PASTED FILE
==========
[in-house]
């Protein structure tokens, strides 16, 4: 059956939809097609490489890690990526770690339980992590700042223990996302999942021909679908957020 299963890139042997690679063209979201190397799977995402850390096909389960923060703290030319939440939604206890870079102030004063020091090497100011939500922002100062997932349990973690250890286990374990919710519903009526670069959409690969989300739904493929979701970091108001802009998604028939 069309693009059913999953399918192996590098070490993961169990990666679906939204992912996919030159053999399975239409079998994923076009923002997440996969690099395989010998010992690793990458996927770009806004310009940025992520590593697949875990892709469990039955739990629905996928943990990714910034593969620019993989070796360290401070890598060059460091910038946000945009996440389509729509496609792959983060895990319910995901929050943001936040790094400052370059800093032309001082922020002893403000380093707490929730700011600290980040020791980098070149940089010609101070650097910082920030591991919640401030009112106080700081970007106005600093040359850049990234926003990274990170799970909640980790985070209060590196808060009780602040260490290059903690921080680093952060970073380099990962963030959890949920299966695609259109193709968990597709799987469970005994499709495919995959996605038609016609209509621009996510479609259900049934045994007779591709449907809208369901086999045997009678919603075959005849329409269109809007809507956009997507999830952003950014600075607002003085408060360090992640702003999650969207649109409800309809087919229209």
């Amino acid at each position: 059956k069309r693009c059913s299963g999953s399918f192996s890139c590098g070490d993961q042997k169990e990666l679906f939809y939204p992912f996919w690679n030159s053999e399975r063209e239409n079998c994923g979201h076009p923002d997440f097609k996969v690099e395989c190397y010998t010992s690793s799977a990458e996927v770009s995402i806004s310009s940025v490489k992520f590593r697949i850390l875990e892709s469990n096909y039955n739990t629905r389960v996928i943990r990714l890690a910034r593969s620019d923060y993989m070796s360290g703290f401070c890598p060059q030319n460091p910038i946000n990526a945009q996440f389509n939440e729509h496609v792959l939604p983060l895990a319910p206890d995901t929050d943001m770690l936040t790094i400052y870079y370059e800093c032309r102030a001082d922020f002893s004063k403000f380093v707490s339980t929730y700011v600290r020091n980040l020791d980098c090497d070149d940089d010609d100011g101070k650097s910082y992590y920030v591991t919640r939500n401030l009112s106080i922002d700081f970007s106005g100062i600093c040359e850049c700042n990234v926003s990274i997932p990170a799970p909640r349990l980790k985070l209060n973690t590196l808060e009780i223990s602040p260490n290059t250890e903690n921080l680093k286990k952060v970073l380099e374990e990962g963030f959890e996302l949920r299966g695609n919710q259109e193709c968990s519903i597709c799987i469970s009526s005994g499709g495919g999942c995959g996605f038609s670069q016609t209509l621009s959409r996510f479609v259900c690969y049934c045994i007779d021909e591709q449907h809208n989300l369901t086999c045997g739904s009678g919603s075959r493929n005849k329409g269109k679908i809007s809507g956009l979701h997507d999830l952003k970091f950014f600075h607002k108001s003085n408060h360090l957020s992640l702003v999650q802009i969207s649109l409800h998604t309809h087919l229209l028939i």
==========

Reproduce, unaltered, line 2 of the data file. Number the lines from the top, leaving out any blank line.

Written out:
């Protein structure tokens, strides 16, 4: 059956939809097609490489890690990526770690339980992590700042223990996302999942021909679908957020 299963890139042997690679063209979201190397799977995402850390096909389960923060703290030319939440939604206890870079102030004063020091090497100011939500922002100062997932349990973690250890286990374990919710519903009526670069959409690969989300739904493929979701970091108001802009998604028939 069309693009059913999953399918192996590098070490993961169990990666679906939204992912996919030159053999399975239409079998994923076009923002997440996969690099395989010998010992690793990458996927770009806004310009940025992520590593697949875990892709469990039955739990629905996928943990990714910034593969620019993989070796360290401070890598060059460091910038946000945009996440389509729509496609792959983060895990319910995901929050943001936040790094400052370059800093032309001082922020002893403000380093707490929730700011600290980040020791980098070149940089010609101070650097910082920030591991919640401030009112106080700081970007106005600093040359850049990234926003990274990170799970909640980790985070209060590196808060009780602040260490290059903690921080680093952060970073380099990962963030959890949920299966695609259109193709968990597709799987469970005994499709495919995959996605038609016609209509621009996510479609259900049934045994007779591709449907809208369901086999045997009678919603075959005849329409269109809007809507956009997507999830952003950014600075607002003085408060360090992640702003999650969207649109409800309809087919229209």